Sub Work. General Dynamics Advanced Information Systems receives an $11.5 million modification to a previously awarded contract to provide engineering and technical services for the AN/BYG-1 weapons control system for Virginia– and Los Angeles/SSN-688I-class submarines, the company reports. The AN/BYG-1 integrates the tactical control, weapons control and tactical network subsystems on Navy and Royal Australian Navy submarines. The General Dynamics-developed weapons control system is based on an open- architecture and open-business model approach which facilitates system enhancements.

Iraqi PCs. The Navy and Swiftships Shipbuilders, LLC, are building 15 state-of-the-art 35-meter coastal patrol boats for the Iraqi Navy and just completed training the Iraqi crews at Morgan City, La., last month, NAVSEA says. The Iraqis are preparing to man these boats as part of the transition of the Iraqi maritime security mission to Iraq next year. The first boat completed sea trials on May 7 and live-fire testing of the gun systems wrapped up on May 31. The first patrol boat was delivered to the Iraqis in Morgan City and used for training. It was loaded for transit to Iraq on July 30. The second boat is scheduled for delivery in September. The remainder will be delivered approximately every six weeks as the patrol boats are completed, NAVSEA reports.

CBR Games. NSWC Dahlgren, Va., hosts the Navy Chemical, Biological and Radiological (CBR) Defense War Game 2010, Aug. 9-13. The war game will determine the capabilities necessary to sustain operational tempo throughout a CBR environment, NAVSEA reports. The simulations will take into account emerging threats across the globe, challenges associated with amphibious task force operations, and the diverse set of asymmetric weaponry used against U.S. and coalition forces. The result of the Navy CBR Defense War Game 2010 will be an initial capabilities document that will guide Navy acquisition personnel in designing future Navy major defense acquisition programs. A secondary objective will be to identify gaps that will motivate the science and technology community to address materiel gaps, NAVSEA adds.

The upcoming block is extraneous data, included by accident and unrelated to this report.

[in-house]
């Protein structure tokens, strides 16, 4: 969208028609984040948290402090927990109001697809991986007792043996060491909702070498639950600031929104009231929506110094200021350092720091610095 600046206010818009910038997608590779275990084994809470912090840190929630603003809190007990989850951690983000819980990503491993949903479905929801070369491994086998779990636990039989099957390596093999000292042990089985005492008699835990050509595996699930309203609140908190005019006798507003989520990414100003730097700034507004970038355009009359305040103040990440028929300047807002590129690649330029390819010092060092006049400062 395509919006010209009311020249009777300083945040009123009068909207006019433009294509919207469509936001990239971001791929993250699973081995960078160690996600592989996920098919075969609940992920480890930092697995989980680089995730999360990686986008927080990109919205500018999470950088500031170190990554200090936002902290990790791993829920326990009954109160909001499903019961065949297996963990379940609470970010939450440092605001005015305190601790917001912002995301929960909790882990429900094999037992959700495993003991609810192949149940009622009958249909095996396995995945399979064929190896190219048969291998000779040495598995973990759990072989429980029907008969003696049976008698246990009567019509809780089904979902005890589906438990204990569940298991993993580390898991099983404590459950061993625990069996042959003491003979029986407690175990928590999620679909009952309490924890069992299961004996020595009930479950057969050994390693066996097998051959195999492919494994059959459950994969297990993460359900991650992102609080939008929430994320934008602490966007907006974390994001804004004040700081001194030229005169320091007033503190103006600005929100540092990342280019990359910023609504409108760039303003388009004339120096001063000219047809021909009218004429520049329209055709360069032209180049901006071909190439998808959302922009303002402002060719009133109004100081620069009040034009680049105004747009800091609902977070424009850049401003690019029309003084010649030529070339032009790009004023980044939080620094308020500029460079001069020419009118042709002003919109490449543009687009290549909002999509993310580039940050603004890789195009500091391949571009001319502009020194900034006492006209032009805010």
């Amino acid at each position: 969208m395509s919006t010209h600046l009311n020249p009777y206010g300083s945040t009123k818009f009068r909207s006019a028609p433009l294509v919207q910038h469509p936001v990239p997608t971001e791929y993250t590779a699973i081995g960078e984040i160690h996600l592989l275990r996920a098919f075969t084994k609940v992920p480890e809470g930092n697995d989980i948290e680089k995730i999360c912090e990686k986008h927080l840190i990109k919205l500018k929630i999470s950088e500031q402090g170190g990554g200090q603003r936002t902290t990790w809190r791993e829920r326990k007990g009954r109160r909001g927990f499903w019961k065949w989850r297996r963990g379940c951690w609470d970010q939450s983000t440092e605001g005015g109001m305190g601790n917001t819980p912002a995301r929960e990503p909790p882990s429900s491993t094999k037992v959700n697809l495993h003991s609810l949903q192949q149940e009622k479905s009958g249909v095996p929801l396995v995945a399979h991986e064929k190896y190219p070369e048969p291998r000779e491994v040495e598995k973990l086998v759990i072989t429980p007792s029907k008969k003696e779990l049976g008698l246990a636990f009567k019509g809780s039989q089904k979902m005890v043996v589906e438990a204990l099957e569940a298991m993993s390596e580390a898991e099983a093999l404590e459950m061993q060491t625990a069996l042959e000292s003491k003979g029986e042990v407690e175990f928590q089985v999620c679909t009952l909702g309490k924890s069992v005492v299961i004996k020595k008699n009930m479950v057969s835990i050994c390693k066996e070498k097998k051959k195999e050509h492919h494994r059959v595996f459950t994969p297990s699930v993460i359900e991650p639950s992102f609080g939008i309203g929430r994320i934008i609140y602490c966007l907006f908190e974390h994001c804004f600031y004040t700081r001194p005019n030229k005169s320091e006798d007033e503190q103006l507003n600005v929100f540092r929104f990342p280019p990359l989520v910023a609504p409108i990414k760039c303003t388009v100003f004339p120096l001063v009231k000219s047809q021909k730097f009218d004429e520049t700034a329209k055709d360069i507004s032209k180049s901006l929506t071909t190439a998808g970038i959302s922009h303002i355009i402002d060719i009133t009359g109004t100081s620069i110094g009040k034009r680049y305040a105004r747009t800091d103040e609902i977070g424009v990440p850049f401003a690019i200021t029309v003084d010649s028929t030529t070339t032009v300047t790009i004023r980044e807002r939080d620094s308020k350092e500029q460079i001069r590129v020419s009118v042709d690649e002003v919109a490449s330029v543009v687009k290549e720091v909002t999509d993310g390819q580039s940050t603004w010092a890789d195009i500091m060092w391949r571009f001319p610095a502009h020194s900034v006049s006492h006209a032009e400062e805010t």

Data Mining. NSWC Crane, Ind., held its first solo Intellectual Property (IP) Mining Event last month after successfully completing a pilot project with the Navy Technology Transfer Program, the service says. The program was created by NSWC Crane in collaboration with the University of Southern Indiana Center for Applied Research to better capture the IP aspects of technical solutions developed by the warfare center and to raise awareness among scientists and engineers of technology transfer and commercialization opportunities within their projects, the Navy adds.